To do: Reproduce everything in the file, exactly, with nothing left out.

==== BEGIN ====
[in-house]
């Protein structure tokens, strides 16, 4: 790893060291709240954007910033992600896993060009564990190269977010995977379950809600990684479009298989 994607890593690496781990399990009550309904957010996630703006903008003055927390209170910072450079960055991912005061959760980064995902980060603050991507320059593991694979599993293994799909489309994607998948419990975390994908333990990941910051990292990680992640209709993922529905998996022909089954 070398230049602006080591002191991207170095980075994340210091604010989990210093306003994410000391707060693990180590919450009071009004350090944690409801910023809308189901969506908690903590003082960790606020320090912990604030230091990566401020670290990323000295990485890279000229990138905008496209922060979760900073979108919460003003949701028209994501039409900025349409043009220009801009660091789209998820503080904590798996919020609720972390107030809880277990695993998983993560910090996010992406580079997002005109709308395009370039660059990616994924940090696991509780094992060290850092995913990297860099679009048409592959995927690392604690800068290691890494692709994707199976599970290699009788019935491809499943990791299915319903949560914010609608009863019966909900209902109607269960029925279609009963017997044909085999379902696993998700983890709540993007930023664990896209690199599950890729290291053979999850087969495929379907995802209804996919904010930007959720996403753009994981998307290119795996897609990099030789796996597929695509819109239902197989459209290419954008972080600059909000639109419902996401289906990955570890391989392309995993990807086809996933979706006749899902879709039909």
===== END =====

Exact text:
[in-house]
């Protein structure tokens, strides 16, 4: 790893060291709240954007910033992600896993060009564990190269977010995977379950809600990684479009298989 994607890593690496781990399990009550309904957010996630703006903008003055927390209170910072450079960055991912005061959760980064995902980060603050991507320059593991694979599993293994799909489309994607998948419990975390994908333990990941910051990292990680992640209709993922529905998996022909089954 070398230049602006080591002191991207170095980075994340210091604010989990210093306003994410000391707060693990180590919450009071009004350090944690409801910023809308189901969506908690903590003082960790606020320090912990604030230091990566401020670290990323000295990485890279000229990138905008496209922060979760900073979108919460003003949701028209994501039409900025349409043009220009801009660091789209998820503080904590798996919020609720972390107030809880277990695993998983993560910090996010992406580079997002005109709308395009370039660059990616994924940090696991509780094992060290850092995913990297860099679009048409592959995927690392604690800068290691890494692709994707199976599970290699009788019935491809499943990791299915319903949560914010609608009863019966909900209902109607269960029925279609009963017997044909085999379902696993998700983890709540993007930023664990896209690199599950890729290291053979999850087969495929379907995802209804996919904010930007959720996403753009994981998307290119795996897609990099030789796996597929695509819109239902197989459209290419954008972080600059909000639109419902996401289906990955570890391989392309995993990807086809996933979706006749899902879709039909």